In a nutshell, Lewis argues, since God stands outside of time and knows all the prayers that human beings would offer under given circumstances—in what Lewis calls the “eternal Now”—God is creating a world that has built into it as many of these answers to prayer as will serve God’s good purposes.

I especially like this:

When the event you prayed for occurs your prayer has always contributed to it. When the opposite event occurs your prayer has never been ignored; it has been considered and refused, for your ultimate good and the good of the whole universe. (For example, because it is better for you and for everyone else in the long run that other people, including wicked ones, should exercise free will than that you should be protected from cruelty or treachery by turning the human race into automata.)[3]

1. C.S. Lewis, Miracles (New York: HarperOne, 1996), 283-4.

2. Ibid., 284

3. Ibid., 294.

7 Responses to “Methodists aren’t allergic to God’s sovereignty (or shouldn’t be)”

  1. Tom Harkins Says:

    Brent, I like this very much (especially your reference to my Doctrine of Competing Principles! ;) ). If I have a caveat, it is with respect to “special providences.” I think there are likely three “classes” of God’s “interactions” with man (and the universe): (a) “natural,” in which things happen according to the laws God set in place, knowing what laws were ultimately best for the accomplishment of his purposes consistent with free will; (b) “miracles,” in which God intervenes to “override” natural laws; and (c) “special providences,” in which God intervenes to “guide” the natural processes in a direction they would not necessarily go without the intervention, but within the confines of natural laws.

    I don’t like to extend the term “miracle” to every act of God’s “intervention”; I would restrict that term to a natural law being temporarily “set aside” to accomplish some end–water turned to wine, Jesus walking on water, sight given to a man born blind, etc. Whereas, I think God also “acts,” as the “actor on the stage,” at other times, including in answers to prayers, to guide events where they would not have gone absent the prayers. I realize that God “knew” all this for all eternity, but that does not negate the fact that what he “foreknew” included when he would “step in” to affect affairs at various junctures.

    So, while in general I agree with Lewis (and you), I would just differentiate between those times where God “acts” (on the stage) in “miraculous” fashions versus others of “merely” intervening. Thus, I think that “miracles” are at least “rare” in our own day, but “interventions” less so. A cancer may spread or not spread “naturally,” and God may “intervene” to make it not spread, without any violation of natural laws. By analogy, I can decide to take one car to work versus another–it is up to me which one I choose. And I could choose one over the other because my daughter prefers to drive one and she is going out. So I acted as I did based on what I knew she wanted, but certainly not in a “miraculous” fashion; whereas, I would have taken the other car had I not taken into account my daughter’s wishes (better stereo!).

    (A “miraculous” intervention with the cancer would be if the doctor had opened things up and the cancer was widespread and “visible,” and “suddenly” it “disappeared” for all to see and marvel at. That is what I would contend happens, if at all, extremely rarely in our day–as opposed to when God was validating his messengers in biblical times.)

  2. brentwhite Says:

    Lewis and I would say that (a) and (c) are really the same. This “guiding role” is ever present. It’s not clear to me that you see much difference, either, since you say that (a) is something “consistent with God’s purposes” and (c) doesn’t violate natural laws. As for your next to last paragraph (“So, while in general…”) I agree completely. That’s what Lewis was saying.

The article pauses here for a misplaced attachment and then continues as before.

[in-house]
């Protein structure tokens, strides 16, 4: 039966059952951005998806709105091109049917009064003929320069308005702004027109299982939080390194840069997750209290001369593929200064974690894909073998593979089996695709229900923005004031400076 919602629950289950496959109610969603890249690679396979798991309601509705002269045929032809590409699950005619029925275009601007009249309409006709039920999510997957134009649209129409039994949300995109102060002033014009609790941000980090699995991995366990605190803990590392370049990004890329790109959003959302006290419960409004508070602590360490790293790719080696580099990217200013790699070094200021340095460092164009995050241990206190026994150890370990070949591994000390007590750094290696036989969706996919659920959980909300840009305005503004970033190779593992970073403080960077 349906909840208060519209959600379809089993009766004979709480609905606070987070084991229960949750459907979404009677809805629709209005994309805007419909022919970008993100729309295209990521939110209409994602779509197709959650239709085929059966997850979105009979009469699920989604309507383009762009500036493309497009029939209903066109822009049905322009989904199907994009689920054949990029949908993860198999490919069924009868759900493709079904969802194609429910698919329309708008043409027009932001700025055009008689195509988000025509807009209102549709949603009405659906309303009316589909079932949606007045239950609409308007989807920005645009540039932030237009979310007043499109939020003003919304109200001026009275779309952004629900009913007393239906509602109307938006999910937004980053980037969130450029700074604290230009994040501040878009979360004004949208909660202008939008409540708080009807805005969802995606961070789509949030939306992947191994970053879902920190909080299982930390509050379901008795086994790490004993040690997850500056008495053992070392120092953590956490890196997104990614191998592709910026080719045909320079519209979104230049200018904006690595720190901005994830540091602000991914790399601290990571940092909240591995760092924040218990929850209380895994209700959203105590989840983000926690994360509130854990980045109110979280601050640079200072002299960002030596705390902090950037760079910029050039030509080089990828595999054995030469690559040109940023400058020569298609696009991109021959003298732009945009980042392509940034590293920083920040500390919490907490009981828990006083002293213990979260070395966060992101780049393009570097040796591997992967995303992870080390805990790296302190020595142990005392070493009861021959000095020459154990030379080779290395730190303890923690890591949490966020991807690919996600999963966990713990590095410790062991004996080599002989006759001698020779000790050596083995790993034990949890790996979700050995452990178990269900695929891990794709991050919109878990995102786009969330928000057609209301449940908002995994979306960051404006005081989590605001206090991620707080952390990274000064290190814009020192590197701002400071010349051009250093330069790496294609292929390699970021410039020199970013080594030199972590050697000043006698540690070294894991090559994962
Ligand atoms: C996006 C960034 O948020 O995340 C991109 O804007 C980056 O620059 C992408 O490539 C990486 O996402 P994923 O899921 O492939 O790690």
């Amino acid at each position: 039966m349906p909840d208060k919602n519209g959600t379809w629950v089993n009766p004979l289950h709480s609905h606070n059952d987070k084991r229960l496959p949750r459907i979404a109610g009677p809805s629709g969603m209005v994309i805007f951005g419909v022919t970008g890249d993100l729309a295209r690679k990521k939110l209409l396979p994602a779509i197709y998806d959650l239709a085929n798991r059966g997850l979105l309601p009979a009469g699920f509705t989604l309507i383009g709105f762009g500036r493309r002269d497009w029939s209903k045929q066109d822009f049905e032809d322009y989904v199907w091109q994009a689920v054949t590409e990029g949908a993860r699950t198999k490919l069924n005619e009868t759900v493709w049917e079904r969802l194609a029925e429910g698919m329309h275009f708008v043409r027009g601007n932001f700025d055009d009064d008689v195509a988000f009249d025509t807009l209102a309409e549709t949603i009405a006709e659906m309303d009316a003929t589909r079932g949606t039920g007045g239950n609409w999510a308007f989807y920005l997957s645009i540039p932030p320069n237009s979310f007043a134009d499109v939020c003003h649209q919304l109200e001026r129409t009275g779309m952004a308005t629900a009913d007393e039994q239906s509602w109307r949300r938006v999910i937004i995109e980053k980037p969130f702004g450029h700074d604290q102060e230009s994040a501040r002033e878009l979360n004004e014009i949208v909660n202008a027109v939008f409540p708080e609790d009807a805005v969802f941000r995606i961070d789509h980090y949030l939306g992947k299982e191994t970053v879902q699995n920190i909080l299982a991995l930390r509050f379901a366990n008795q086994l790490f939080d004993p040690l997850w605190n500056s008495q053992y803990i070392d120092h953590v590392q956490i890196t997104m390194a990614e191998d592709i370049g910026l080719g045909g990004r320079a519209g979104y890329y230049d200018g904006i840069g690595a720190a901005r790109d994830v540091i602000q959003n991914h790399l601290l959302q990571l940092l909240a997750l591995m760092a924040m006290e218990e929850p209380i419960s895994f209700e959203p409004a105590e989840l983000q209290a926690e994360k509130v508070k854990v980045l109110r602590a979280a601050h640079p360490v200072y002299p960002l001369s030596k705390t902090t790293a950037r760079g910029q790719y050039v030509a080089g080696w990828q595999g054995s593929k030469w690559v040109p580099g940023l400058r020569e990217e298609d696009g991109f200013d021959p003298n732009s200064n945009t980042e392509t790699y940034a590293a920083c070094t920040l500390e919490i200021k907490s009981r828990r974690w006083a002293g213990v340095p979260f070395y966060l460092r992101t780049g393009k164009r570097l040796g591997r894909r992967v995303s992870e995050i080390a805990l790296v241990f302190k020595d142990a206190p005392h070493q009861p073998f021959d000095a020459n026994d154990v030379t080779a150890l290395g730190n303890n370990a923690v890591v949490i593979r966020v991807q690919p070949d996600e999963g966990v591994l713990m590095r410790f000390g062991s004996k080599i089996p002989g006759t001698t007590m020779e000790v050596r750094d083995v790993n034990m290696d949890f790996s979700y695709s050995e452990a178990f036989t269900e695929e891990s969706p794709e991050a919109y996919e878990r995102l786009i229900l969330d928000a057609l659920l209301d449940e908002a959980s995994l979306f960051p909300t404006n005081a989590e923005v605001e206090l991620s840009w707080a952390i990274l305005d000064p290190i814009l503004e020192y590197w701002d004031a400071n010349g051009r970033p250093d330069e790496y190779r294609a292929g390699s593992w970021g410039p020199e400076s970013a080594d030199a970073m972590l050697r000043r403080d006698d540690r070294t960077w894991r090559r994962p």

So how would you respond to my friend, with his illustration of the boulder falling on the guy? Even “letting the universe be the universe” shouldn’t imply that it isn’t also part of God’s providence, should it? Neither a sparrow nor a boulder falls to the ground…

    • Tom Harkins Says:

      I think the boulder situation may be like this. A boulder can blunder down a hill in a variety of ways within the general confines of nature. It could bounce off a root or slightly miss the root without overriding natural law. God could “guide” the rock to hit or miss the root, and guide the rock DIFFERENTLY in that respect based on someone’s prayer, or no prayer. If he guides the rock in one direction over the other based on prayer, then he is “intervening” in the natural order of things. A MIRACULOUS intervention in the same scenario would be if the rock suddenly stopped its descent and rolled back up to the top of the hill. I don’t think the rock has only one possible path, determined solely by nature without intervention, based on the inexorable march of physics and geography, without God being able to “vary” the result. I think God can “act” within those “general confines” to make a difference in result without doing so in what I would consider to be a “miraculous” fashion. That is all I am saying. I think with no prayer (for example), the mere physics and geography would control the result, and it would be different than with the “intervention.”

      • brentwhite Says:

        I can go along with that. If God did intervene to stop the boulder, he could do so in a way that would be non-miraculous. If he doesn’t, do you agree that what results can be said to reflect God’s will?

      • Tom Harkins Says:

        Yes.

      • brentwhite Says:

        That’s where many of my clergy colleagues (along with the entire liberal theological establishment) are unwilling to go. But if they don’t go there then what kind of God are we left with?

        One premise behind their fear to say, “This is God’s will,” is that suffering and natural death are the worst things in the world. This is obviously untrue. The worst thing, as Revelation says, is the “second death,” hell. For believers, however, all suffering in this world will be redeemed in heaven.

        If that sounds glib or easy, so be it. It’s true. Plus, it’s very comforting to me.

      • Tom Harkins Says:

        Exactly right. It is Judgment Day and the hereafter where “all things will be made right”; and, as Paul said, “I reckon the light and momentary sufferings (or even severe) of this present time to be nothing in light of the glory which shall be revealed in me.”